Local schools take care to prevent campus violence | TheUnion.com

Local schools take care to prevent campus violence

In the light of campus shootings during the past decade throughout America, local high schools take every precaution to ensure their students are safe.

Law requires every school to have its own safety plan, said Trisha Dellis, assistant superintendent personnel for the Nevada Joint Union High School District. The plan, which is reviewed every March, includes multiple crises scenarios and chalks out strategies schools can follow in each case, Dellis said.

Western Nevada County schools have never experienced a shooting incident – or any serious campus violence – but officials are well prepared.

“We have sheriff’s officers on campus at Nevada Union High School and Bear River High School,” Dellis said. “Park Avenue Alternative Education sites have contact with the Grass Valley Police Department.

“If there is an actual incident, our schools go into a lockdown. The police officers on our campuses go after the shooter immediately. But while we’re in a lockdown situation, people have to be careful themselves,” Dellis said.

On a daily basis, law officers stationed at high schools work with school administrators, according to Dellis. They walk around the campus and interact with students, she said.

In addition, group of law enforcement people and school administrators meet every month at the Grass Valley Police Department to discuss safety issues in the community, Dellis said. The group is called Community Agencies United for Safe Schools and Safe Streets.

The best way to nurture a safe environment is by dialogue and communication between school officials and students, according to Anita Bagwell, director of Nevada Union Adult Education, Sierra Mountain High School and the education program at Juvenile Hall.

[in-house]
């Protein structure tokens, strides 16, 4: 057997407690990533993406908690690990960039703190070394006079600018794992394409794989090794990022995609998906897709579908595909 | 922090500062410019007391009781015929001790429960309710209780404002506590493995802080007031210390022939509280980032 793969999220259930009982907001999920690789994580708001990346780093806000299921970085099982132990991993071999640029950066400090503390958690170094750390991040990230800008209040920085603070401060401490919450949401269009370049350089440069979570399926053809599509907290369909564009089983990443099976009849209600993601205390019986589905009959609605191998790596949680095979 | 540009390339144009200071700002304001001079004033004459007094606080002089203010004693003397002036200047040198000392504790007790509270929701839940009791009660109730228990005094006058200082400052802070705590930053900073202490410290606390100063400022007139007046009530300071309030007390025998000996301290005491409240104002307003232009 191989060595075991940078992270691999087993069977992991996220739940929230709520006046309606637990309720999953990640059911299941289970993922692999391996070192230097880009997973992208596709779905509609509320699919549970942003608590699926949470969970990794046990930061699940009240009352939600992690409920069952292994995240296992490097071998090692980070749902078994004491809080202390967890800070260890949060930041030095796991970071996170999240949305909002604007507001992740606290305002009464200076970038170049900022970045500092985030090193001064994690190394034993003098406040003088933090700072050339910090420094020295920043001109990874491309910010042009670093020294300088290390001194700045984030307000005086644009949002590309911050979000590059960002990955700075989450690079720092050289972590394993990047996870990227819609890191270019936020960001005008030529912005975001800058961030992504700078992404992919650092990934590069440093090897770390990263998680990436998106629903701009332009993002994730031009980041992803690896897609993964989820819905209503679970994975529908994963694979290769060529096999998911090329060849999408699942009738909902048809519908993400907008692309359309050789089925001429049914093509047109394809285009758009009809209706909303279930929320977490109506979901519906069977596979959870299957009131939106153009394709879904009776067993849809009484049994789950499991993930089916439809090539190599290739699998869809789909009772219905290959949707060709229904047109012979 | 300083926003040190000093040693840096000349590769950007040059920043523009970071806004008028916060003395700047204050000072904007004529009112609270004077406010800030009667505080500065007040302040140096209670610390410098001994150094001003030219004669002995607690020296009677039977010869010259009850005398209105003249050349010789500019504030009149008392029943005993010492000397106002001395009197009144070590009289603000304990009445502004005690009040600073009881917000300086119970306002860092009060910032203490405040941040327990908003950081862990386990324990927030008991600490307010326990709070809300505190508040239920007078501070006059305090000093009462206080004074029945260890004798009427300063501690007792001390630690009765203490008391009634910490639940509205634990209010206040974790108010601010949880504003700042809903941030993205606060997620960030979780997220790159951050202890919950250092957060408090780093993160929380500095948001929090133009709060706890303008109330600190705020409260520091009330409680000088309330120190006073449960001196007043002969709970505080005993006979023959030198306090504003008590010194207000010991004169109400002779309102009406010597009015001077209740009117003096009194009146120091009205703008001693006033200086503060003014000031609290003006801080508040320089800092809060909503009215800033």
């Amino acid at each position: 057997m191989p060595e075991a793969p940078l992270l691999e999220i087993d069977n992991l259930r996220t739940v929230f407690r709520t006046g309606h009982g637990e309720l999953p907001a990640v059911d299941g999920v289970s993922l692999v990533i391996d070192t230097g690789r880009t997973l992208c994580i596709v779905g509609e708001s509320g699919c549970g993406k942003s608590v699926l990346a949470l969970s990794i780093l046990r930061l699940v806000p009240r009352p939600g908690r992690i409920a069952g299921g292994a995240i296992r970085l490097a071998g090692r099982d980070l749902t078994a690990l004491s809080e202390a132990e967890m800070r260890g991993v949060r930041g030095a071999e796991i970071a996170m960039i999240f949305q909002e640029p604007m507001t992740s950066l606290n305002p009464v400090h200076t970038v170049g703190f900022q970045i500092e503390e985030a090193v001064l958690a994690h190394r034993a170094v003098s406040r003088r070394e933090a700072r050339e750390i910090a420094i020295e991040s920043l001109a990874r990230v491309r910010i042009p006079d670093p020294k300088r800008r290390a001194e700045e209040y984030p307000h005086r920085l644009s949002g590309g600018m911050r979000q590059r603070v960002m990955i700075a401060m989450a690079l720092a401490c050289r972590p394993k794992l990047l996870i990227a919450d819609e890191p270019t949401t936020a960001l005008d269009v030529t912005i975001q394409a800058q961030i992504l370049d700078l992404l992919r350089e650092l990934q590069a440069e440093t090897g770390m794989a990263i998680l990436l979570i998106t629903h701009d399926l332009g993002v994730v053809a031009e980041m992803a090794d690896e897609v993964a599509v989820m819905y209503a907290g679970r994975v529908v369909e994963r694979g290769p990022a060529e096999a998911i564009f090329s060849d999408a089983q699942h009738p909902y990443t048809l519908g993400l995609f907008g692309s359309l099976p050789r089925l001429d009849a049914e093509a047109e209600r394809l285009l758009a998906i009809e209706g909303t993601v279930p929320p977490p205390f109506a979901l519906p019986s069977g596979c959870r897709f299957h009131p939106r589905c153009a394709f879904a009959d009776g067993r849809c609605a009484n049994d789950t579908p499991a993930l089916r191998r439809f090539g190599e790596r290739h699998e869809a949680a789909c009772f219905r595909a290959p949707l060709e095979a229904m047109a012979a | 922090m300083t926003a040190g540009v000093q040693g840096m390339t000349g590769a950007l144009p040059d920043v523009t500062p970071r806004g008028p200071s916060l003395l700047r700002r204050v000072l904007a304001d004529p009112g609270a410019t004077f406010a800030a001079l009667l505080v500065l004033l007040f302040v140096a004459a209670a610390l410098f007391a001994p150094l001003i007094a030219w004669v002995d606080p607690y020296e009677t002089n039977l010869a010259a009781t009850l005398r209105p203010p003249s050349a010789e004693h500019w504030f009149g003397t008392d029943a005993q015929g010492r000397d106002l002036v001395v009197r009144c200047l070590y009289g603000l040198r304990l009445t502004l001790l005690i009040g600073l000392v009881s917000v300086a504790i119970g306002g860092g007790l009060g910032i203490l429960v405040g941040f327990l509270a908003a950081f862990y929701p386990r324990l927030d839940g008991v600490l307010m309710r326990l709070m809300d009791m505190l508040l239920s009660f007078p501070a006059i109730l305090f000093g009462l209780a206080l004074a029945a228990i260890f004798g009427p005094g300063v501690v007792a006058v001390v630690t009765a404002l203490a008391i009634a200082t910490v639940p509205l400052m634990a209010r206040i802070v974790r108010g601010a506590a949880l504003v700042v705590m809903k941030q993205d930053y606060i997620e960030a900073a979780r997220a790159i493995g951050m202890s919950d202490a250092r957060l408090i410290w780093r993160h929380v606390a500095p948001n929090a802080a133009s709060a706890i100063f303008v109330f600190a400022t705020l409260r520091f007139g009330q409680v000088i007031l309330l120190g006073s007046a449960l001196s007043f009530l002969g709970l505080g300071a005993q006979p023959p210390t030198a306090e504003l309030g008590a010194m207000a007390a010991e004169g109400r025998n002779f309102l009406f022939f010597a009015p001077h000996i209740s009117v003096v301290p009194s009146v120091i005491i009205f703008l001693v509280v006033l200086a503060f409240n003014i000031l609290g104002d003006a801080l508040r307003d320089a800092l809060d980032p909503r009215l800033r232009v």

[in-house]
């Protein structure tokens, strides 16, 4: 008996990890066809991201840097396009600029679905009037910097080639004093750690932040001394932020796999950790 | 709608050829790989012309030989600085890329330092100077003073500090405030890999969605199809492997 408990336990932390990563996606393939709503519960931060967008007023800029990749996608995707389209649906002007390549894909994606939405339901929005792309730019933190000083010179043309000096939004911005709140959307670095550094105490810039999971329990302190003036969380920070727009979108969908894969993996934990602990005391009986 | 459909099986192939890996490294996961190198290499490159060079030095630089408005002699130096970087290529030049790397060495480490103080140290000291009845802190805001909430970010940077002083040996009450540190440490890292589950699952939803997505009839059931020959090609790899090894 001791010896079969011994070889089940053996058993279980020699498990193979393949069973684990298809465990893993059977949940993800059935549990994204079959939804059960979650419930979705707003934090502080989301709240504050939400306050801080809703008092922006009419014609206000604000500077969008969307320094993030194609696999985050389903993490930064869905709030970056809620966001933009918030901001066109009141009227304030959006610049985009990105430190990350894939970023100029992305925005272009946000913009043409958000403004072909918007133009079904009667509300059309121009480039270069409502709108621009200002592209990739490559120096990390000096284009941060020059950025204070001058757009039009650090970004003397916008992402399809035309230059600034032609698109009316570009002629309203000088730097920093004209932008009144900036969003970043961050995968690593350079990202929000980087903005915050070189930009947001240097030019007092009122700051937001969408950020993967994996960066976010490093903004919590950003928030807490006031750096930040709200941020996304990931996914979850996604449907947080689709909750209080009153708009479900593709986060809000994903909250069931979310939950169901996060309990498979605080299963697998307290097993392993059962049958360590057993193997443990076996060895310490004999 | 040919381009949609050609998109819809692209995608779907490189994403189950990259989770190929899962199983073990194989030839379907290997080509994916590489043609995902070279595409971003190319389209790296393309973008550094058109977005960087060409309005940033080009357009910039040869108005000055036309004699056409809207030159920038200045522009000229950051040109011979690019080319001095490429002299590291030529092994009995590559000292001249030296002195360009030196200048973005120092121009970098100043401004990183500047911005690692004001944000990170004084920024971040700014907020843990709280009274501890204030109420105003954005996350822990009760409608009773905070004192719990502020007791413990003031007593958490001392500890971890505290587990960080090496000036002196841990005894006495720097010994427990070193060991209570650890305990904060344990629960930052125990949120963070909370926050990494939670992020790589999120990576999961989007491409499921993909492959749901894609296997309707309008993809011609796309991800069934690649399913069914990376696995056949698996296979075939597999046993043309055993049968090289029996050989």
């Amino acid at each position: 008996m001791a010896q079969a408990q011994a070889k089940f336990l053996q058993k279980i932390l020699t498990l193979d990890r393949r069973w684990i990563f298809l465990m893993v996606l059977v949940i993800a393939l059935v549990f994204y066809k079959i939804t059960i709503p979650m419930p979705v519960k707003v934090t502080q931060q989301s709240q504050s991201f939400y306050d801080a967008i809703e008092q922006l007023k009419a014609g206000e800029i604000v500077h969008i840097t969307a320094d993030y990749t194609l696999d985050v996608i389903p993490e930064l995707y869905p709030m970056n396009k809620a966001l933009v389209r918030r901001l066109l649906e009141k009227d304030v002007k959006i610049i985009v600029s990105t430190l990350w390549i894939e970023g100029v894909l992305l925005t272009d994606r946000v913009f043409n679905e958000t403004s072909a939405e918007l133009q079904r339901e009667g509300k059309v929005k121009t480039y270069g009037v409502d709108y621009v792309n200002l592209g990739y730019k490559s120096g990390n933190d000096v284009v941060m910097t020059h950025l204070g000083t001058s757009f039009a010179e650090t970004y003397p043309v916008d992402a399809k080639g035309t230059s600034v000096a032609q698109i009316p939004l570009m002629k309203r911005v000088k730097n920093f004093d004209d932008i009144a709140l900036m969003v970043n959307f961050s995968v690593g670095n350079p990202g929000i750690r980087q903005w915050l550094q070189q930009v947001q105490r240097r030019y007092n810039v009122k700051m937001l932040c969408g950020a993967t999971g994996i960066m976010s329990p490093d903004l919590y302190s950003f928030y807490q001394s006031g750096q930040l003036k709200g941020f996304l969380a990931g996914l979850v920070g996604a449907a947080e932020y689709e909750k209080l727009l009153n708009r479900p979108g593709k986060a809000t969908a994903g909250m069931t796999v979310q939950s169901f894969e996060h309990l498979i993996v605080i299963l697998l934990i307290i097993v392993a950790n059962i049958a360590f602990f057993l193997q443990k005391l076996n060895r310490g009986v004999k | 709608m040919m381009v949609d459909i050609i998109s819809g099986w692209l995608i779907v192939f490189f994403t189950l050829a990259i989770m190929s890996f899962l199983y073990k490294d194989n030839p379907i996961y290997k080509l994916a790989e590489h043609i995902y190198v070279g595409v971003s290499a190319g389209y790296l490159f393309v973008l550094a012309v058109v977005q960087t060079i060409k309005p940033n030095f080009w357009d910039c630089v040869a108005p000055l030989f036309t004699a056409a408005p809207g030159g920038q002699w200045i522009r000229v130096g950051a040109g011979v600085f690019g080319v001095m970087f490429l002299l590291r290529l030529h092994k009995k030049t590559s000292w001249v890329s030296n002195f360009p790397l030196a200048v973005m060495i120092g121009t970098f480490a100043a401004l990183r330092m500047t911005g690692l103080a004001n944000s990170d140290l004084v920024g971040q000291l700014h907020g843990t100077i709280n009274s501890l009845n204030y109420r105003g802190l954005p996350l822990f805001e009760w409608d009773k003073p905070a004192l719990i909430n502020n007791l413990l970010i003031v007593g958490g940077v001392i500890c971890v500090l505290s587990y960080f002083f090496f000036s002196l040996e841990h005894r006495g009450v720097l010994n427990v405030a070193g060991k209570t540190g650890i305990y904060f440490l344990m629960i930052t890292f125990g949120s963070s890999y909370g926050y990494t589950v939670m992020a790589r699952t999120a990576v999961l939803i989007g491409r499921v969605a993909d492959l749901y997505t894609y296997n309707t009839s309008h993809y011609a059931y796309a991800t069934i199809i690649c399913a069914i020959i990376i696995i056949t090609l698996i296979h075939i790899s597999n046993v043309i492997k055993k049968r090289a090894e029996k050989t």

“Interacting with adults, teenagers can think things through and not feel alone,” said Thomas Bivens, principal of Ready Springs School and Vantage Point Charter School. “(When a shooting incident happens anywhere) it makes me more dedicated to talk to every teenager on our campus. I always approach them assuming we’ll have a pleasant conversation without a power struggle.”

School officials also depend on students to report suspicious behavior amongst their peers.

“The way we ensure safety is by a real strong emphasis on community,” said Marshall Goldberg, principal of Bitney College Prep High School. “What we experience is that students come and let teachers know if they see anything that might be unsafe.”

Finding a definite way to ensure students don’t come armed to school isn’t easy, according to administrators.

“We don’t have metal detectors like some schools in the Los Angeles Unified School District do,” said Jim Nieto, principal of Bear River High School. “Also at Bear River, there isn’t just one way to enter the campus.”

High student numbers can also make it hard to keep a track of what every person is up to, Bagwell said.

Nevada Union High School has a student population of about 2,500, according to Principal Marty Mathiesen. Bear River has about 1,130 students, Nieto said.

“From the studies I’ve read, no one has been able to profile who these people (teenage shooters) are,” Dellis said. “It would be naive to assume we can stop such occurrences because in each case the perpetrators are different.”


To contact Soumitro Sen, e-mail soumitros@theunion.com or call 477-4229.

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